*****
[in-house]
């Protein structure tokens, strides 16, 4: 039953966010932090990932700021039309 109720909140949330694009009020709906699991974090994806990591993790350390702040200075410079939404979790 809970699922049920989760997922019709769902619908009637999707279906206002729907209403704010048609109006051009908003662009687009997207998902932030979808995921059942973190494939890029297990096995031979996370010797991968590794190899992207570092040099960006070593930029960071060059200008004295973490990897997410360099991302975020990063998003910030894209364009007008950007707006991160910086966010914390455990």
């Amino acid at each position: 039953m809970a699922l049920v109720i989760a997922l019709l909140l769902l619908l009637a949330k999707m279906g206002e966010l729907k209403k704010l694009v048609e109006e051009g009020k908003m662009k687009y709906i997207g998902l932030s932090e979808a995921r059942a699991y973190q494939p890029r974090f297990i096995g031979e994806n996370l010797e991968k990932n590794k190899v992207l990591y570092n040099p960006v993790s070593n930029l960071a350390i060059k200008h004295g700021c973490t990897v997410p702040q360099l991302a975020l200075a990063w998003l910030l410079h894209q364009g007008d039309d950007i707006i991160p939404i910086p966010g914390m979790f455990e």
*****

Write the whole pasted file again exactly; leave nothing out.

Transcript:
[in-house]
């Protein structure tokens, strides 16, 4: 039953966010932090990932700021039309 109720909140949330694009009020709906699991974090994806990591993790350390702040200075410079939404979790 809970699922049920989760997922019709769902619908009637999707279906206002729907209403704010048609109006051009908003662009687009997207998902932030979808995921059942973190494939890029297990096995031979996370010797991968590794190899992207570092040099960006070593930029960071060059200008004295973490990897997410360099991302975020990063998003910030894209364009007008950007707006991160910086966010914390455990």
């Amino acid at each position: 039953m809970a699922l049920v109720i989760a997922l019709l909140l769902l619908l009637a949330k999707m279906g206002e966010l729907k209403k704010l694009v048609e109006e051009g009020k908003m662009k687009y709906i997207g998902l932030s932090e979808a995921r059942a699991y973190q494939p890029r974090f297990i096995g031979e994806n996370l010797e991968k990932n590794k190899v992207l990591y570092n040099p960006v993790s070593n930029l960071a350390i060059k200008h004295g700021c973490t990897v997410p702040q360099l991302a975020l200075a990063w998003l910030l410079h894209q364009g007008d039309d950007i707006i991160p939404i910086p966010g914390m979790f455990e």